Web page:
Yes, he has been a famous film star ever since he appeared in The Graduate in the Sixties. Yet, now, aged 75, he is making his debut behind the camera. The truth is that talented people can always surprise themselves by attempting new things and learning more, as well as by teaching and passing on their knowledge.
So I pay no attention to old age, though unfortunately it has been paying attention to me.
I have arthritis in one ankle, from playing tennis, and sometimes that slows me down. When I get up from a chair, and people can see I am having difficulty, they want to help me. But I hate being helped!
Earlier this year, I was felled by double pneumonia. When you regain consciousness after such a collapse and one of your children is feeding you, that really brings it home: you’re not going to live for ever.
It was the first time I had ever had to confront my own mortality.
That brush with death instilled a tremendous determination that, whatever time I have left, I will make real use of it. I’ll make it count.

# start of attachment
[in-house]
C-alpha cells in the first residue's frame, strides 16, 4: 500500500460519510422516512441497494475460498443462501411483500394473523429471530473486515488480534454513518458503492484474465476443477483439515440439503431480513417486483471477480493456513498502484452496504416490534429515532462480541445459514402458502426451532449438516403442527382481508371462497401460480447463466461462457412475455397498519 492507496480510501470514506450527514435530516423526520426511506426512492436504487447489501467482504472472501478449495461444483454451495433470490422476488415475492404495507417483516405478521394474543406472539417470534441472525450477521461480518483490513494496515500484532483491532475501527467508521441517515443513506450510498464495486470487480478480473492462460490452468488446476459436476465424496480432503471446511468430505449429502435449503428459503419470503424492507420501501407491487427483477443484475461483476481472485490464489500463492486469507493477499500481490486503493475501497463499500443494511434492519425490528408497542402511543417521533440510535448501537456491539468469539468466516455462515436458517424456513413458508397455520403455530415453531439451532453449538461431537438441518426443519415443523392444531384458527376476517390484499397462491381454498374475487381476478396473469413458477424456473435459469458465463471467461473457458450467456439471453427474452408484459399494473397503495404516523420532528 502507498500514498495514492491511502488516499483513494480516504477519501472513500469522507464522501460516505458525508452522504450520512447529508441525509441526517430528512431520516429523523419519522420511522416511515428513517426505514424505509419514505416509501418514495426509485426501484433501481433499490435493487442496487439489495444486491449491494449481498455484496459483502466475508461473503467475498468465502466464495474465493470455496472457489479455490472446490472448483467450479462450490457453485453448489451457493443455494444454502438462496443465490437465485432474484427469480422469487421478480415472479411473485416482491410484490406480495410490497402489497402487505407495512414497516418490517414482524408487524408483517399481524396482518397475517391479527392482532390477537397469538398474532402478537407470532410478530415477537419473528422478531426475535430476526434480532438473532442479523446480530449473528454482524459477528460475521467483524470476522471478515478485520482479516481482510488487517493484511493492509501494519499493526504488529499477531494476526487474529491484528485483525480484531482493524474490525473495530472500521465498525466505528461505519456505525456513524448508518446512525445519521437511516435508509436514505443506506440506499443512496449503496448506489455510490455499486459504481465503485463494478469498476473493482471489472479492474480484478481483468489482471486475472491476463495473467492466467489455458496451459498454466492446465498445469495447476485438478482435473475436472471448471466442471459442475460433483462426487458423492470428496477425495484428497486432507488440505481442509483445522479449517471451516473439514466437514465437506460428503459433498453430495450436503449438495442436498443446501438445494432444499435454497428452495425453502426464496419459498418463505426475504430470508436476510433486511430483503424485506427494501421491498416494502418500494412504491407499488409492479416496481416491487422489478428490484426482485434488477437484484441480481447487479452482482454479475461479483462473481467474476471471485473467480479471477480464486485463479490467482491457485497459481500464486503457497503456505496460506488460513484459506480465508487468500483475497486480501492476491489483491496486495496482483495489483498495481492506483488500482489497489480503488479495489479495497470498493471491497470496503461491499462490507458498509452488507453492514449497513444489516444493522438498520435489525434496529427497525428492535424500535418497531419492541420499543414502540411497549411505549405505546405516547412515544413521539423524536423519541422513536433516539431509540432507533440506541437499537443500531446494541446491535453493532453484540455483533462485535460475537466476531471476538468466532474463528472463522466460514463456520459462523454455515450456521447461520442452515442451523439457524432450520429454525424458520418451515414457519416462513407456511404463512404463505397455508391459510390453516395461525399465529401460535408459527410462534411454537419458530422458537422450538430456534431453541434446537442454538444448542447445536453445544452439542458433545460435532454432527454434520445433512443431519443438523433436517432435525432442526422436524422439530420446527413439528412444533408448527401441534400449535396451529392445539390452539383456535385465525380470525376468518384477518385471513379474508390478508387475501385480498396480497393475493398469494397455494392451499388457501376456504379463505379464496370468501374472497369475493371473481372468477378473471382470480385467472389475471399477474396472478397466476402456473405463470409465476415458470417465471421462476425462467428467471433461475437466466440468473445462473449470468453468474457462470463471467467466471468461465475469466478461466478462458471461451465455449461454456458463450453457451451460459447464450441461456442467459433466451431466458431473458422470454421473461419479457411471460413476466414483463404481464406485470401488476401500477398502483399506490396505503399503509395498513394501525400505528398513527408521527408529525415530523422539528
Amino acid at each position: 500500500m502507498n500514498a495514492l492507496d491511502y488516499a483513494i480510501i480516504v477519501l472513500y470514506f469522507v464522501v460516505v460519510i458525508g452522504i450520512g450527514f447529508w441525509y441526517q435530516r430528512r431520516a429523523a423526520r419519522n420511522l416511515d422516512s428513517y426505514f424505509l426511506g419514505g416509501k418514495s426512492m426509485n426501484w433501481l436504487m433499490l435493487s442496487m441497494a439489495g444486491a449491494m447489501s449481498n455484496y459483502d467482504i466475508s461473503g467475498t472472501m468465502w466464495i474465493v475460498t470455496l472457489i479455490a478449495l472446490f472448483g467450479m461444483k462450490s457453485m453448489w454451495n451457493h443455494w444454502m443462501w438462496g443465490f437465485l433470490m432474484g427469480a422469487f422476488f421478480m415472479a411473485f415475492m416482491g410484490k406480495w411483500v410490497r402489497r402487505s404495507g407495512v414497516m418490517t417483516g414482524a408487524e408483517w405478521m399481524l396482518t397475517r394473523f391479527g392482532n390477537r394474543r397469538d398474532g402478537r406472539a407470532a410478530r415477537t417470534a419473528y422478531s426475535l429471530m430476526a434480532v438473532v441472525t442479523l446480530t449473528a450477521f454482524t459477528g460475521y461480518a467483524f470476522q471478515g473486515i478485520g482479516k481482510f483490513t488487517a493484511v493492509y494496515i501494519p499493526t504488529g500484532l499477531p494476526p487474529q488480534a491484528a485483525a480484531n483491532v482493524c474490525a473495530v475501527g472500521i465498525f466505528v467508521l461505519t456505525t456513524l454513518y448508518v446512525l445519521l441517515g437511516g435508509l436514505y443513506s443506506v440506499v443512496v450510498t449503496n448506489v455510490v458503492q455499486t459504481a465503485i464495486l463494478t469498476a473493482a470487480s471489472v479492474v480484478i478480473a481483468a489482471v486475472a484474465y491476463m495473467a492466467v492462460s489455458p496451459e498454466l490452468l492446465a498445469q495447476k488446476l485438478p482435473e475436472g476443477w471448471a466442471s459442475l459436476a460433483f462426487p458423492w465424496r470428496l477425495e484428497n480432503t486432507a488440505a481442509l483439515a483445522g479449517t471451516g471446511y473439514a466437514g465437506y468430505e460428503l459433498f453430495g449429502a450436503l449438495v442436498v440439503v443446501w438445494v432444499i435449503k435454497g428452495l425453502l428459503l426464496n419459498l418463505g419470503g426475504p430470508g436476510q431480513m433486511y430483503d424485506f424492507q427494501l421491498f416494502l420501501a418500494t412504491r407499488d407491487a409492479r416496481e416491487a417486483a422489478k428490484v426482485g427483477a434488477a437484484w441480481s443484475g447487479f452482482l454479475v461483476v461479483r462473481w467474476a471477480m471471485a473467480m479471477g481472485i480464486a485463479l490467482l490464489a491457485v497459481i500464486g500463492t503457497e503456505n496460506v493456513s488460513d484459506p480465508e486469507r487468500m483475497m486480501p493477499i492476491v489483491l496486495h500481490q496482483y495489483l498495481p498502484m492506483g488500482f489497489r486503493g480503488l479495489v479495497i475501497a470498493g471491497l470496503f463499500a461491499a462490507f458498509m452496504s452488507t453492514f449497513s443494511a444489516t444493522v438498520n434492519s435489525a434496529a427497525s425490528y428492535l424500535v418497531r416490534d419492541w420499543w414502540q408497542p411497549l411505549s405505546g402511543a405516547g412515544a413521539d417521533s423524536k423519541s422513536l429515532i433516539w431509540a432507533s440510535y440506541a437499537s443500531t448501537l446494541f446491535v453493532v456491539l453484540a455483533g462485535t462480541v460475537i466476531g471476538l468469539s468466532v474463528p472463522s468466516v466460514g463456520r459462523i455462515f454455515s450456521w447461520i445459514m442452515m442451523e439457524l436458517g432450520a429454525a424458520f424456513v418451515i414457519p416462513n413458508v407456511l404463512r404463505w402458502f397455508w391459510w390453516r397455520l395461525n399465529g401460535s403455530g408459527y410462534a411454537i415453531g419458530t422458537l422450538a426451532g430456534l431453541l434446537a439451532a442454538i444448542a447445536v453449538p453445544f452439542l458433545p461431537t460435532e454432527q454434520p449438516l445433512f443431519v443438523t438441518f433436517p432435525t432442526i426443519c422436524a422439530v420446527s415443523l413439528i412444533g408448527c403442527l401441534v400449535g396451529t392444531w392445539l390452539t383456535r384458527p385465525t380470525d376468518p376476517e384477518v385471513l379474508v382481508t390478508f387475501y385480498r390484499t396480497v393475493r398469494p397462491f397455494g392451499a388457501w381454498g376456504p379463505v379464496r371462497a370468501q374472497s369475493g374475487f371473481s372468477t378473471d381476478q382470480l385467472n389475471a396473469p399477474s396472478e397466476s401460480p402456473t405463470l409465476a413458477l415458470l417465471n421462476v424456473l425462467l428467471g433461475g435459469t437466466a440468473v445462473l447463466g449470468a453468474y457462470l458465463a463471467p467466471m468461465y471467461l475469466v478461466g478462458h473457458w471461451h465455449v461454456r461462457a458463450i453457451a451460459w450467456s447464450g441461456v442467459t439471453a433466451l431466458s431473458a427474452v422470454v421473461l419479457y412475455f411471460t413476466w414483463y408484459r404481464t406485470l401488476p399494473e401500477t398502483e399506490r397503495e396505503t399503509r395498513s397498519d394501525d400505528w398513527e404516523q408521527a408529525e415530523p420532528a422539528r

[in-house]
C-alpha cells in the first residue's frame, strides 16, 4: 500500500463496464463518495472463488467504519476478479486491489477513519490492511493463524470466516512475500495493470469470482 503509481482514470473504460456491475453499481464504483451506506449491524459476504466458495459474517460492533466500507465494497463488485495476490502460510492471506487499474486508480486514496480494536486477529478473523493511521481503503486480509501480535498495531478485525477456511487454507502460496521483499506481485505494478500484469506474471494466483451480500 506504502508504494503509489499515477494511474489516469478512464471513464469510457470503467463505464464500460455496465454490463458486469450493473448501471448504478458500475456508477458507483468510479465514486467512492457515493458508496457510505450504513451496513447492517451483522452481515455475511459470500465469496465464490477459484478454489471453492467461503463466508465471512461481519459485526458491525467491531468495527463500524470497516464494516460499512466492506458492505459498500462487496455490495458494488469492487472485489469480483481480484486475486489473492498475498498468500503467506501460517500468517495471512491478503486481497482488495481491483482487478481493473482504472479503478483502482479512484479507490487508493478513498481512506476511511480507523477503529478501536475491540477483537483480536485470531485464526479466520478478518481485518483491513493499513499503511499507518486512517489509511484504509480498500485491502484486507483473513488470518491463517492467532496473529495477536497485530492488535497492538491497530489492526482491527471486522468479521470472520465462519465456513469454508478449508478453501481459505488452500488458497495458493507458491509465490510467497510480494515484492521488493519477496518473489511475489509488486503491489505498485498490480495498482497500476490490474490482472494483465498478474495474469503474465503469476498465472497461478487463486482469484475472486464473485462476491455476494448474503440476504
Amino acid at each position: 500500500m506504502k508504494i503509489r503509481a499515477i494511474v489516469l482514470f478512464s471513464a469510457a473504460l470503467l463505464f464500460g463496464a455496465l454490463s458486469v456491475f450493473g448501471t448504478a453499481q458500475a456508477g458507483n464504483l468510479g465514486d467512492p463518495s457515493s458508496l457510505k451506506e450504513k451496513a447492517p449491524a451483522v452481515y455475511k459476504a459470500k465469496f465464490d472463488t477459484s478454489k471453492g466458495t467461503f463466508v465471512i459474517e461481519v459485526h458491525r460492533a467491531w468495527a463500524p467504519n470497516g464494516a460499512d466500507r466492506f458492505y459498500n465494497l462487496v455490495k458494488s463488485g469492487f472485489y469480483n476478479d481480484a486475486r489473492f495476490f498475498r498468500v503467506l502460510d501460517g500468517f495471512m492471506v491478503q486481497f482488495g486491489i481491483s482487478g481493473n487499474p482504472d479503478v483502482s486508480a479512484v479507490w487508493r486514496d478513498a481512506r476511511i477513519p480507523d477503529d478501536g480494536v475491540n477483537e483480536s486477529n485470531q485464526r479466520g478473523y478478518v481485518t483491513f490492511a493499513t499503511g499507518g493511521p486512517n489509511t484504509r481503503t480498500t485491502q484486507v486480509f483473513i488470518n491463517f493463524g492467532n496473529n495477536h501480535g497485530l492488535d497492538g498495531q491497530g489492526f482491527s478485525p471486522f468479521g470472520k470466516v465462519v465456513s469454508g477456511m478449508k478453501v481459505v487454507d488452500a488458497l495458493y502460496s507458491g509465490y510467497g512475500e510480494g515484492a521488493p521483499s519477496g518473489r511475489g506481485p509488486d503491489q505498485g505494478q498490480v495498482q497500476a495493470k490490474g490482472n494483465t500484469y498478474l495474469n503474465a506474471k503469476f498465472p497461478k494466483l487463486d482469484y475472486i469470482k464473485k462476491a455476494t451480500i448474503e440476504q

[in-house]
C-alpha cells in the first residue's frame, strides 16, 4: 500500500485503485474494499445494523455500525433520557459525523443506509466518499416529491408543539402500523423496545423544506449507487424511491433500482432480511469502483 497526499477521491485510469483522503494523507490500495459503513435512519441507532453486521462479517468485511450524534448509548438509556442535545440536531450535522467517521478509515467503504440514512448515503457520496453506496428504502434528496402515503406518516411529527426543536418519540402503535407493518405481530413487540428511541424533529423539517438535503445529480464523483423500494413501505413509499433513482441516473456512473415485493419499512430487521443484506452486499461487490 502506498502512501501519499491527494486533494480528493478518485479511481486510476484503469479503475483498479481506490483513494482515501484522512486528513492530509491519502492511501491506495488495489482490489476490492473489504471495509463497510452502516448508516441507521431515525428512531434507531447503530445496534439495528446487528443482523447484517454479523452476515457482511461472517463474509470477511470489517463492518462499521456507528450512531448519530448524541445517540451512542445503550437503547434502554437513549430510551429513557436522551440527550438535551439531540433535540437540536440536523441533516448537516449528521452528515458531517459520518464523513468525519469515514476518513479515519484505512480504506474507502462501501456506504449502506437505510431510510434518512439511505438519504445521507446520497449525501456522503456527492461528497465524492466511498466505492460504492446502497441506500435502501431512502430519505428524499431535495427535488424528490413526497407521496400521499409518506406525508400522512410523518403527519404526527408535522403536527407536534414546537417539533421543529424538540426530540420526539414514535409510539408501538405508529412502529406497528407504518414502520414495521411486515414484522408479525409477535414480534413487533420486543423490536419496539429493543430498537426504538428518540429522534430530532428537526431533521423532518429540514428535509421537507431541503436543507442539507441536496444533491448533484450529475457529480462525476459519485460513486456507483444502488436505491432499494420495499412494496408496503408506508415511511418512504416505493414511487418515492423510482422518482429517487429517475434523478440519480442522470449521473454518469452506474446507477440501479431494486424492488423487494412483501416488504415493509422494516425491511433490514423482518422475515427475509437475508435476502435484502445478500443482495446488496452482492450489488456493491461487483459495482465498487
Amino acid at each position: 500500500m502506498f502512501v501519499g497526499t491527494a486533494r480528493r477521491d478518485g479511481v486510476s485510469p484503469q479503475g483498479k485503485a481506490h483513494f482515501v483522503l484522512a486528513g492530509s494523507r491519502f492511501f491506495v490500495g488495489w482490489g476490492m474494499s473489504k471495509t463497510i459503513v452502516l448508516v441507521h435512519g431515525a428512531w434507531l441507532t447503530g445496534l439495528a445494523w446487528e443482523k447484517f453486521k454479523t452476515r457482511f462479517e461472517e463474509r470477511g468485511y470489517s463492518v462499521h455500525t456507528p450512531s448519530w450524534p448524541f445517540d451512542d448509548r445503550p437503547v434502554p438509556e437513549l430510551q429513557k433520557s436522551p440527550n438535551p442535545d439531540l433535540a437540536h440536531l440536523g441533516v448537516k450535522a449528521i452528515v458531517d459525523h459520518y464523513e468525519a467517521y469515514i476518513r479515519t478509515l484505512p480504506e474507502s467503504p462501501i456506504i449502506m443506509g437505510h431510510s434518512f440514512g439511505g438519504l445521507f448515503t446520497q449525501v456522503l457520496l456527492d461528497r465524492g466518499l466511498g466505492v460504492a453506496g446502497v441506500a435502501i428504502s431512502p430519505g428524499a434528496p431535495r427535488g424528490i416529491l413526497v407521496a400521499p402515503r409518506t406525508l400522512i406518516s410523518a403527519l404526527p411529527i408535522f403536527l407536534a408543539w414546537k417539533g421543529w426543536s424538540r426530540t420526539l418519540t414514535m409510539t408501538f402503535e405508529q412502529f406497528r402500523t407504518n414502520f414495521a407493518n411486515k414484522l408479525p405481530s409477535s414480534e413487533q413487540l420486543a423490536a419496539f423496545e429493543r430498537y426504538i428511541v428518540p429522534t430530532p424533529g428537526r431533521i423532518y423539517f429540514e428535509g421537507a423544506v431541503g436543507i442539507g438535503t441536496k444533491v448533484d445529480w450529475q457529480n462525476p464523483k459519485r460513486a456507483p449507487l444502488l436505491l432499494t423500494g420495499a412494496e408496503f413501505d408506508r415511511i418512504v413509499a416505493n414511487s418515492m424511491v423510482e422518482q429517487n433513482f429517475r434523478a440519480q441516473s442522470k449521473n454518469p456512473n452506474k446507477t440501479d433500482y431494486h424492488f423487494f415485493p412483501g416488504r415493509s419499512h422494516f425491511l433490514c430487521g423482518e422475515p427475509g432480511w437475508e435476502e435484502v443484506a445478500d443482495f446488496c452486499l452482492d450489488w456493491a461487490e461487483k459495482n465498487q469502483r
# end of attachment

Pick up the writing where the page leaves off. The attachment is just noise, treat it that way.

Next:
Of course, old age must be faced. If you try to escape the inevitable, you’re escaping reality. Anyway, it’s natural to think about dying.
I remember something that crime writer P. D. James said: ‘If people don’t think about death when they’re 90, there must be something wrong with them.’ She should know — she’s 92, and still writing.
As a playwright, I’ve got an active imagination, so I have imagined retiring to a care home myself.
Fortunately, my children won’t hear of it.
One of our daughters suggested that my wife and I could sell up in London, move to the country and have a granny flat in a family house where we could all be together.
It’s a tempting idea, and we’re grateful that our children want to do it — but for the time being, we’ll stay put.
As for those who do go into care homes, we must all fight to ensure that they are treated with respect, dignity and compassion — and that they, and their families, are not forced to pay an unacceptable financial price.
If ours is to be considered a civilised society, this is a challenge that must be met.